Geological History of Badlands National Park

Badlands National Park, South Dakota.

Badlands National Park, South Dakota. (Photo credit: Wikipedia)

Badlands National Park has been a long time in the making, a very long time actually, the black rock – or Pierre Shale to give it its geological name – is 65 million years old. It’s the oldest formation in the Badlands and was originally formed along the bottom of ancient seas. Above this ancient layer is where the fossils can be found, the Eocene and Oligocene epochs holding countless clues to what types of animals lived and died in the Badlands, long before they were even bad! The remains of many animals were left intact and preserved as fossils after being buried in floods from time to time. This is actually one of the richest fossil beds around, well, that we know of anyway, there’s a great variety of fossils in the Badlands National Park.

So what about the steep canyons, the sharp ridges, the spires, the gullies, the knobs, how did they come to be? That’s all thanks to the Dakota wind, rain and frost – erosion not only created this dramatic landscape but also uncovered many of the Eocene and Oligocene rocks giving us a revealing insight to the past. The Badlands National Park has a real story to tell, you’ve just gotta’ know how to read the signs (I mean rocks).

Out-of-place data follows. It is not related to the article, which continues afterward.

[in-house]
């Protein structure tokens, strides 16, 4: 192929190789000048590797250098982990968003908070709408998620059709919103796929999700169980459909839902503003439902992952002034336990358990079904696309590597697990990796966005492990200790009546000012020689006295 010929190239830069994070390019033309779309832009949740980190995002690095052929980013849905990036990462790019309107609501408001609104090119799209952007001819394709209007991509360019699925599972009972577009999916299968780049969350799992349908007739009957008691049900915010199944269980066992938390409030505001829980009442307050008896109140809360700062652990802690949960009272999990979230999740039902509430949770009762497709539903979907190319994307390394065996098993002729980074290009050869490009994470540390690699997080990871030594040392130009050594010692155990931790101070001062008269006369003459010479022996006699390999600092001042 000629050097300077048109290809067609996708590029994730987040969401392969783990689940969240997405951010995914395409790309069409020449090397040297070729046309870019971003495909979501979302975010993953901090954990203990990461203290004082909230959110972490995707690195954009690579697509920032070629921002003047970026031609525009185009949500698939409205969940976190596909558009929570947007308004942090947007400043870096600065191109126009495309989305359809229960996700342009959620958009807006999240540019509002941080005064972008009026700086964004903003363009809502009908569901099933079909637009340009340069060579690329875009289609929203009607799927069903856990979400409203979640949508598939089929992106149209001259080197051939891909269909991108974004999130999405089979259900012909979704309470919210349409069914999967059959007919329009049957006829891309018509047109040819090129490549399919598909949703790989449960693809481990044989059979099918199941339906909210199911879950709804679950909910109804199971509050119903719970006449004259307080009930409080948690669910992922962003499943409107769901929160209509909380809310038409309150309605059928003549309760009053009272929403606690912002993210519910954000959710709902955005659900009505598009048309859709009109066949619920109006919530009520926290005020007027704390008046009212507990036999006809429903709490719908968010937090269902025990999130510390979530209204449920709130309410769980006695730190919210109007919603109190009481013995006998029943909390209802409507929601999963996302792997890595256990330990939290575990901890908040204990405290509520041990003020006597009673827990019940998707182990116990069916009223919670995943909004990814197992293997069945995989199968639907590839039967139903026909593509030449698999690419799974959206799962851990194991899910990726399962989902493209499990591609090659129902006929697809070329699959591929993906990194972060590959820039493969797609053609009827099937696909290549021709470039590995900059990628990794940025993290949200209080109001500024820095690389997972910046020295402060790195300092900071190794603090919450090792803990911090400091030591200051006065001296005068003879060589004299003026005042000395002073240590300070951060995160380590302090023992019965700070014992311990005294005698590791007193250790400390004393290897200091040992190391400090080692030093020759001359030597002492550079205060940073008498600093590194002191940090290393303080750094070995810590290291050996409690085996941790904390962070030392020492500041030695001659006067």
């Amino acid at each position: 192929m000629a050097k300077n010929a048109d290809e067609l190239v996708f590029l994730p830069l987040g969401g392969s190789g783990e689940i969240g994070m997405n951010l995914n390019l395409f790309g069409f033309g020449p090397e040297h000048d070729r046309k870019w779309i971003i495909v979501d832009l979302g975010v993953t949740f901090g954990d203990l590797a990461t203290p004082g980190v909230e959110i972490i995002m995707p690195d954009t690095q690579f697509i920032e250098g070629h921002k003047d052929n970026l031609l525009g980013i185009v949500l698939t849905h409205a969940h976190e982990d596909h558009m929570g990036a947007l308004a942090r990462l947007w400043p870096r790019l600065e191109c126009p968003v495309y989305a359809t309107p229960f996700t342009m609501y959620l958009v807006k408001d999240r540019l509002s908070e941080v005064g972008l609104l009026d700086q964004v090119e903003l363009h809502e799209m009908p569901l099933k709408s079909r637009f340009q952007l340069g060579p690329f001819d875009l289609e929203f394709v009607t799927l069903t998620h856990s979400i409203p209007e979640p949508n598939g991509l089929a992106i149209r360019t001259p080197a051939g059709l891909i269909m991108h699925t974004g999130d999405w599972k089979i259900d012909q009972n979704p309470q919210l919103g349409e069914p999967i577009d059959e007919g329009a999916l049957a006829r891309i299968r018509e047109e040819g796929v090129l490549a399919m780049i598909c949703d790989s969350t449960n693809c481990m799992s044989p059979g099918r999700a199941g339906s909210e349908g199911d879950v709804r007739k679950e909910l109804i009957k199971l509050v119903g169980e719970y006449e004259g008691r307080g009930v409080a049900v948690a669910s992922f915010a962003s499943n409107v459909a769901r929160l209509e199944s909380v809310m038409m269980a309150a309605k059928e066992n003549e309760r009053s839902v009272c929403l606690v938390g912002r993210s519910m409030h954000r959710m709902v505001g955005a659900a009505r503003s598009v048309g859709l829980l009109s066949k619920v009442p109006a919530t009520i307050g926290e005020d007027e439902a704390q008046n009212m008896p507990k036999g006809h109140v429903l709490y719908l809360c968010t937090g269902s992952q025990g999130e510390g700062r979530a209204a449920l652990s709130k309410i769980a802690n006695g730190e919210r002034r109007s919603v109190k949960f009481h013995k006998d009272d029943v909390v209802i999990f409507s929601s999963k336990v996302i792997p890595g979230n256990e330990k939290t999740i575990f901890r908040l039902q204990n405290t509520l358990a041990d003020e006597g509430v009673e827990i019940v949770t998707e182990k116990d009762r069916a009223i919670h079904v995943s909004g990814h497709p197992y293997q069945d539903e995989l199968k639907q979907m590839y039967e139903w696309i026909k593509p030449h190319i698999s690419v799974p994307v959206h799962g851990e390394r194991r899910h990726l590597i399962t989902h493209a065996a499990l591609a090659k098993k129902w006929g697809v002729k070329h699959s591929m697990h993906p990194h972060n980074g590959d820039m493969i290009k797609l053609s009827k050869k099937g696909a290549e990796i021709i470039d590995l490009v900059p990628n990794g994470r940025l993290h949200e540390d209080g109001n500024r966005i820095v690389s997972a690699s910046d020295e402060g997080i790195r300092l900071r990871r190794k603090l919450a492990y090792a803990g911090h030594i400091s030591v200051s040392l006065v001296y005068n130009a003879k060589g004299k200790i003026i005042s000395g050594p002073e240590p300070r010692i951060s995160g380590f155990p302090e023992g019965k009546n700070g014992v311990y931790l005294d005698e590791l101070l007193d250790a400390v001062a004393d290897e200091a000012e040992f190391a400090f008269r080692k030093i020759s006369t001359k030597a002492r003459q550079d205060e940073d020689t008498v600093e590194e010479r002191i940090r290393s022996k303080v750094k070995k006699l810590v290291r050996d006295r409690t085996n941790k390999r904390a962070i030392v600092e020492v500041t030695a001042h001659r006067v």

As the Eocene period was coming to an end, around 34 million years ago, the Badlands was a marshy plain bed by streams from the highlands to the west of the area. Later, when the Oligocene era was coming to and end volcanoes in the west and south west erupted sending gigantic volumes of ash up and onwards into the atmosphere. The wind carried the ash towards the Badlands which fell to form a whitish layer close to the top of the formations. The climate changed slowly but surely, dry winds blowing in from the north and diminishing amounts of rainfall gave the grass the opportunity to take over areas which were previously swamp and forest. This change of habitat meant a change in the animals which made the Badlands their home, more grass eaters moved in and other animals began to disappear.

I agree, the Badlands is a good place – well said!

What a great video. Very informative, very clear, very interesting, just great . . .

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